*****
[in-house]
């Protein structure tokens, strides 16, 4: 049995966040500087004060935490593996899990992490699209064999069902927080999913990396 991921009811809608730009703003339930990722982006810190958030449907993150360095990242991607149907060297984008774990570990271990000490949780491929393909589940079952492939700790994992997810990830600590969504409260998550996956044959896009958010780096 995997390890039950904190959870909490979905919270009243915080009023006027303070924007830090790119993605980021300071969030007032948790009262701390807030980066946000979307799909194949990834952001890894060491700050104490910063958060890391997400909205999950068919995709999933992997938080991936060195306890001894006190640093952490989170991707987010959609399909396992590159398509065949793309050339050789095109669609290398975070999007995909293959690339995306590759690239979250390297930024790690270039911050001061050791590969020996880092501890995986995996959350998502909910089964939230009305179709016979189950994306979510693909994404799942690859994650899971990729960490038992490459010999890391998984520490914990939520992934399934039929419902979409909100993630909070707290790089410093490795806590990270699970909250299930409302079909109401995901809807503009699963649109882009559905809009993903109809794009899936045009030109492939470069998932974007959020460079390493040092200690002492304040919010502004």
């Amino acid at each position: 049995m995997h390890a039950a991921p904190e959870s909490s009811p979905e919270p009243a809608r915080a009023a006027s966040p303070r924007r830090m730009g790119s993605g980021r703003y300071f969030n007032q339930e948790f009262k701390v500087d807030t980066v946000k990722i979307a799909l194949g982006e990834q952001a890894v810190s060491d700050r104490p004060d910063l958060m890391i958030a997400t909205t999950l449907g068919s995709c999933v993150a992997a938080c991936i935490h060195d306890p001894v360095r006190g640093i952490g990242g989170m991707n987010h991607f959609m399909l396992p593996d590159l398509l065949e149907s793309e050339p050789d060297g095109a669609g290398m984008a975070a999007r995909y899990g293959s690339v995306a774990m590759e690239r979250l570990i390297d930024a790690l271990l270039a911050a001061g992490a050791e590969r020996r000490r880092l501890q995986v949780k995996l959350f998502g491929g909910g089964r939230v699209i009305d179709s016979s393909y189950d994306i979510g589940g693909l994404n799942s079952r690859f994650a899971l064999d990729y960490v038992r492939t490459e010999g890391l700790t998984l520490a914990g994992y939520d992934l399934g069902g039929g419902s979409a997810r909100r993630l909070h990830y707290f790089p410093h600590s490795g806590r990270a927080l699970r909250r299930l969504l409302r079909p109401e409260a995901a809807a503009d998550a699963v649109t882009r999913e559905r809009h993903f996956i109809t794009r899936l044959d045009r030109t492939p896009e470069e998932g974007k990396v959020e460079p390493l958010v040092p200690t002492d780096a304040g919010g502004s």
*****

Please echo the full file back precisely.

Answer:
[in-house]
């Protein structure tokens, strides 16, 4: 049995966040500087004060935490593996899990992490699209064999069902927080999913990396 991921009811809608730009703003339930990722982006810190958030449907993150360095990242991607149907060297984008774990570990271990000490949780491929393909589940079952492939700790994992997810990830600590969504409260998550996956044959896009958010780096 995997390890039950904190959870909490979905919270009243915080009023006027303070924007830090790119993605980021300071969030007032948790009262701390807030980066946000979307799909194949990834952001890894060491700050104490910063958060890391997400909205999950068919995709999933992997938080991936060195306890001894006190640093952490989170991707987010959609399909396992590159398509065949793309050339050789095109669609290398975070999007995909293959690339995306590759690239979250390297930024790690270039911050001061050791590969020996880092501890995986995996959350998502909910089964939230009305179709016979189950994306979510693909994404799942690859994650899971990729960490038992490459010999890391998984520490914990939520992934399934039929419902979409909100993630909070707290790089410093490795806590990270699970909250299930409302079909109401995901809807503009699963649109882009559905809009993903109809794009899936045009030109492939470069998932974007959020460079390493040092200690002492304040919010502004």
């Amino acid at each position: 049995m995997h390890a039950a991921p904190e959870s909490s009811p979905e919270p009243a809608r915080a009023a006027s966040p303070r924007r830090m730009g790119s993605g980021r703003y300071f969030n007032q339930e948790f009262k701390v500087d807030t980066v946000k990722i979307a799909l194949g982006e990834q952001a890894v810190s060491d700050r104490p004060d910063l958060m890391i958030a997400t909205t999950l449907g068919s995709c999933v993150a992997a938080c991936i935490h060195d306890p001894v360095r006190g640093i952490g990242g989170m991707n987010h991607f959609m399909l396992p593996d590159l398509l065949e149907s793309e050339p050789d060297g095109a669609g290398m984008a975070a999007r995909y899990g293959s690339v995306a774990m590759e690239r979250l570990i390297d930024a790690l271990l270039a911050a001061g992490a050791e590969r020996r000490r880092l501890q995986v949780k995996l959350f998502g491929g909910g089964r939230v699209i009305d179709s016979s393909y189950d994306i979510g589940g693909l994404n799942s079952r690859f994650a899971l064999d990729y960490v038992r492939t490459e010999g890391l700790t998984l520490a914990g994992y939520d992934l399934g069902g039929g419902s979409a997810r909100r993630l909070h990830y707290f790089p410093h600590s490795g806590r990270a927080l699970r909250r299930l969504l409302r079909p109401e409260a995901a809807a503009d998550a699963v649109t882009r999913e559905r809009h993903f996956i109809t794009r899936l044959d045009r030109t492939p896009e470069e998932g974007k990396v959020e460079p390493l958010v040092p200690t002492d780096a304040g919010g502004s």